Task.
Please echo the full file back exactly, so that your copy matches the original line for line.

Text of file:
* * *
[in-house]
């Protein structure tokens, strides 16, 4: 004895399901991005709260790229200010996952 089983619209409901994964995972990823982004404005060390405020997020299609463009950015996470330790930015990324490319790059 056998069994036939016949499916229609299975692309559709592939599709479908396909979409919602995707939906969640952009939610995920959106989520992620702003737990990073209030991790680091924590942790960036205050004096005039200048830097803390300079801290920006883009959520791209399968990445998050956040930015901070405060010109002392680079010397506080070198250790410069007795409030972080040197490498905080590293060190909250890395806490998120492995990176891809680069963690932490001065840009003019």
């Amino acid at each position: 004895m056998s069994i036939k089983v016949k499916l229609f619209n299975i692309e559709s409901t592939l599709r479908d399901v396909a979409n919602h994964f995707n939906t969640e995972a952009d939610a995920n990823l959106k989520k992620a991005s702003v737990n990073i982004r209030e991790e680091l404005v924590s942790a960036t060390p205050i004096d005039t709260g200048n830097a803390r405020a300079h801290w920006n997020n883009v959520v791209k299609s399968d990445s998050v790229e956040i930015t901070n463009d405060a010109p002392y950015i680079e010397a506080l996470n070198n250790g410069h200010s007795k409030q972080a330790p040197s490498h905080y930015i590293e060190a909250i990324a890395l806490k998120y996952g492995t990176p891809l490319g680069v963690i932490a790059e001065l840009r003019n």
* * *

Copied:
[in-house]
């Protein structure tokens, strides 16, 4: 004895399901991005709260790229200010996952 089983619209409901994964995972990823982004404005060390405020997020299609463009950015996470330790930015990324490319790059 056998069994036939016949499916229609299975692309559709592939599709479908396909979409919602995707939906969640952009939610995920959106989520992620702003737990990073209030991790680091924590942790960036205050004096005039200048830097803390300079801290920006883009959520791209399968990445998050956040930015901070405060010109002392680079010397506080070198250790410069007795409030972080040197490498905080590293060190909250890395806490998120492995990176891809680069963690932490001065840009003019």
């Amino acid at each position: 004895m056998s069994i036939k089983v016949k499916l229609f619209n299975i692309e559709s409901t592939l599709r479908d399901v396909a979409n919602h994964f995707n939906t969640e995972a952009d939610a995920n990823l959106k989520k992620a991005s702003v737990n990073i982004r209030e991790e680091l404005v924590s942790a960036t060390p205050i004096d005039t709260g200048n830097a803390r405020a300079h801290w920006n997020n883009v959520v791209k299609s399968d990445s998050v790229e956040i930015t901070n463009d405060a010109p002392y950015i680079e010397a506080l996470n070198n250790g410069h200010s007795k409030q972080a330790p040197s490498h905080y930015i590293e060190a909250i990324a890395l806490k998120y996952g492995t990176p891809l490319g680069v963690i932490a790059e001065l840009r003019n």